|2014 USGA Events|
|Latino American Tour|
|This Week In Golf|
|On Course |
with Phil Sokol
by Kevin Currie
| - Past Articles|
by Donald Crawley
| - Past Articles|
Tips from the Tee|
by Doug Hammer
| - Past Articles|
|Golf Vacation Insider|
|Amelia Island, FL|
|Black Butte Ranch, OR|
|Carson City, NV|
|Coeur d'Alene, ID|
|Kauai, HI - ** NEW ** |
|La Romana, DR|
|Monterey Peninsula, CA|
|Ritz-Carlton's Dove Mtn.|
Scottsdale, AZ (Sports Network) --
As a teacher, I come across many misconceptions about the golf swing. But there is one misconception that keeps coming back again and again to keep me awake at night. That misconception is "keep your head still." Now don't get me wrong, that is not entirely false. Most accomplished players do not move their head in the downswing until well after contact, the operative words being "the downswing."
Notice, again, that I said downswing in that last sentence. This is where I think most people get a bit confused. I see players constantly working on keeping their head still as the club swings away from the ball. This is the misconception. In fact, during the backswing the head will move slightly behind the ball as the shoulders turn. The head then will stay still on the downswing until the shoulder turn tells the head to move forward.
Let?s discuss how to make this happen in your swing, both with irons and with the driver. Starting with irons, we must make sure our ball position is correct. The ball position for all irons should be directly in line with your left cheek (for right handed players). Get in front of a mirror and check this position as often as possible. This is important in allowing the shoulders to turn properly behind the golf ball.
As you begin your backswing, make sure the shoulders are turning to initiate the backswing, not just lifting the arms. The shoulder turn is what will make the head move slightly behind the golf ball. If we simply lift the arms, the head is allowed to stay in place, resulting in a vertical backswing. At the top of the backswing, the chin should be pointed away from the target with the left cheek slightly back of its starting point.
The correct positioning in setting up your drive.
Now you can try to keep the head still and behind the ball on the downswing, keeping the left cheek behind the golf ball. This will make it much easier to get the club into the "slot" on the downswing in order to create solid contact. Staying behind the ball with the left cheek will also help the clubhead release through impact. If you are too much in front of the ball, the club face releases after impact, usually resulting in a slice.
The driver and fairway wood ball position has a slightly different reference point. Your woods should be positioned off your left shoulder to allow for a more sweeping motion through impact. The swing sequence is the same as the irons. Try to initiate takeaway with the shoulder turn. Turning the shoulders will get the left shoulder behind the golf ball.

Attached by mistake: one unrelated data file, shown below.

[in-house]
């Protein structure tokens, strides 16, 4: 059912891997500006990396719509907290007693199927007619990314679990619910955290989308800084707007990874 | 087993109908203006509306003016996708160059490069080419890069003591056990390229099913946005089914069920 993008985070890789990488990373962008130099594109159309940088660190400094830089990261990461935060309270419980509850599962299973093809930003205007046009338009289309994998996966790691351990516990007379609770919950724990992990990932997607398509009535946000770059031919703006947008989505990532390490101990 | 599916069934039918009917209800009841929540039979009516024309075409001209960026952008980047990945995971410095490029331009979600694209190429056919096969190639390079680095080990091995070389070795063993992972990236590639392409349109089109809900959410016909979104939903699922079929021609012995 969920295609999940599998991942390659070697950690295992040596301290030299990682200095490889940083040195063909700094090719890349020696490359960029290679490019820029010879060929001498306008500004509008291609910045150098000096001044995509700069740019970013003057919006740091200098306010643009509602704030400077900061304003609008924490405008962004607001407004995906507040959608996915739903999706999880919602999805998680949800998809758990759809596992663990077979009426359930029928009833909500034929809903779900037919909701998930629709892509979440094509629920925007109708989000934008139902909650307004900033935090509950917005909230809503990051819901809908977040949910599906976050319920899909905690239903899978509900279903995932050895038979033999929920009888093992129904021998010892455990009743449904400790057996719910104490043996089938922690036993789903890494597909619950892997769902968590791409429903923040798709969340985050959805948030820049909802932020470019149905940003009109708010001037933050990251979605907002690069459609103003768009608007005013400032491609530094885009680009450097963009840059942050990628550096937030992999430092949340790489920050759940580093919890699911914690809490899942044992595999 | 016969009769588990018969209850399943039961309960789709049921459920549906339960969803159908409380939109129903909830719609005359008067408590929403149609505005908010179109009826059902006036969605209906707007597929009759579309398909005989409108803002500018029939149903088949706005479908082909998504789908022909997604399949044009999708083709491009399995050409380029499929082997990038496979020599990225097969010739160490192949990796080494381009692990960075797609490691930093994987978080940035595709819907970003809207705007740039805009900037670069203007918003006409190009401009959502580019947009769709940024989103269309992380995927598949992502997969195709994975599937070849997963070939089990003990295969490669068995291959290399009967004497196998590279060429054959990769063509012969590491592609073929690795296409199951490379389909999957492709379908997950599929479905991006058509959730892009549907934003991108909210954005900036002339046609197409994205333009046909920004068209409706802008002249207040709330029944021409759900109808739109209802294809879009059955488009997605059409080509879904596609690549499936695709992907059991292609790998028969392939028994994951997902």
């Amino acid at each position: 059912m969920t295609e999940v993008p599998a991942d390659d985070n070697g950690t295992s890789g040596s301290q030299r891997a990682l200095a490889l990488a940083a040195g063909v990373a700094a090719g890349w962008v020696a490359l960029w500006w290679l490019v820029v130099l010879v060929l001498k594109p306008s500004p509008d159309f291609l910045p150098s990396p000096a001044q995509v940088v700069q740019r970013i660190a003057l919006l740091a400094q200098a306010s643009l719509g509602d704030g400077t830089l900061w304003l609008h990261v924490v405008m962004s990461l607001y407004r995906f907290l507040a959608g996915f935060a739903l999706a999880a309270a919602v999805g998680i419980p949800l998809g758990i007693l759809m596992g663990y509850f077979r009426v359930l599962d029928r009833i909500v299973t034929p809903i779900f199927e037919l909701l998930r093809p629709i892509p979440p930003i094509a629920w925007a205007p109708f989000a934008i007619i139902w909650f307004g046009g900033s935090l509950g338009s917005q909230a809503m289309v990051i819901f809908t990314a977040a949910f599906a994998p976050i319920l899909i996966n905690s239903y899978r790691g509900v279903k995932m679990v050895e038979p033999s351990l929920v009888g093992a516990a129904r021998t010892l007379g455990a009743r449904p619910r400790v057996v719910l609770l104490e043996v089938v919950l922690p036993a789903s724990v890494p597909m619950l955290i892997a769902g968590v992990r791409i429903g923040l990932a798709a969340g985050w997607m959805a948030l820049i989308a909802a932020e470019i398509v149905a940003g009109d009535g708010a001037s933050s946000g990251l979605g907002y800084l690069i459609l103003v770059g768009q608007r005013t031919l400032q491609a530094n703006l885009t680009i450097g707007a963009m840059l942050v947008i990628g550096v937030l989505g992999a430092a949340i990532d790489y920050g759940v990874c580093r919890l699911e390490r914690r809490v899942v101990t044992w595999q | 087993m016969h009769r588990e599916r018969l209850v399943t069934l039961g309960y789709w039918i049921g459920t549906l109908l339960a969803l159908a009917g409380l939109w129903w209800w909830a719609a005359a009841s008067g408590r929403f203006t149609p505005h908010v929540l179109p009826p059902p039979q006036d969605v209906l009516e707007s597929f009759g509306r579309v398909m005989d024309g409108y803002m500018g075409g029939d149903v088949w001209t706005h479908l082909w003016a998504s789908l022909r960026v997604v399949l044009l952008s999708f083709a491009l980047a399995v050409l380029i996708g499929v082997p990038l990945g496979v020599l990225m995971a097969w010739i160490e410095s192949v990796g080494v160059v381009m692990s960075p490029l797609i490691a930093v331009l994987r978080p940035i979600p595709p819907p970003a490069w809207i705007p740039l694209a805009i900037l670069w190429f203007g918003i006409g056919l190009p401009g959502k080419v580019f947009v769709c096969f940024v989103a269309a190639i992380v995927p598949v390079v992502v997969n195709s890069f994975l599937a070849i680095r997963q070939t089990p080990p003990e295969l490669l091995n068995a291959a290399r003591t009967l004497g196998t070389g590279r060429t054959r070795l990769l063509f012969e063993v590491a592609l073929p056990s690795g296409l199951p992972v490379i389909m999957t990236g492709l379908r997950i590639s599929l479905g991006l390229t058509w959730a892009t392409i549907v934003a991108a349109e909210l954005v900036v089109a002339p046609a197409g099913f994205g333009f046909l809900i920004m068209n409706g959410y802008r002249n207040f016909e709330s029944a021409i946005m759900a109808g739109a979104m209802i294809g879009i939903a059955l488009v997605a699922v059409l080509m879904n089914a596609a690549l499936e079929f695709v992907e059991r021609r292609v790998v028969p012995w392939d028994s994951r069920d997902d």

Try to maintain the left shoulder behind the ball on the downswing, thus keeping your head still. This will give you the sensation of hitting slightly upward on the golf ball, which is desired for optimal drives. If the left shoulder gets in front of the ball on the downswing, it could result in popped up shots and slices as a result of a late clubhead release.
I hope all of this makes sense and clears up some of your misconceptions about keeping your head still. Remember to get in front of a mirror as often as possible so that you can see what moves you are making...and taking one to the course is not an option. Too often, what we feel is not always what is happening! Good luck with your golf games!
The forward swing is created with shoulders and the hips rotating together through impact (see photo). It is very important to move the lower body through impact, just as you would in the full swing, to keep the wrists from breaking or coming up too quickly in the follow-through.
Try to hold your finish position until the ball stops rolling to evaluate your shot. The club head should remain beneath the hands, with your spine still over the left leg creating a balanced finish on the left side. Once the ball has stopped next to your target, repeat the process.
When you are ready to practice some full shots, concentrate on feeling the spine more forward at impact creating a downward motion with the club head. Follow this with a balanced finish on the left side by rotating the lower body through with the upper body. This will make your iron shots much more crisp while perfecting those crucial short chips we all need to save par.
Doug Hammer * Director of Instruction * Troon North Golf Club p 480-585-5300 ext. 251 * f 480-585-5161 * www.troonnorthgolf.com
10320 E Dynamite Blvd. * Scottsdale, AZ 85262 Managed by Troon Golf? * www.troongolf.com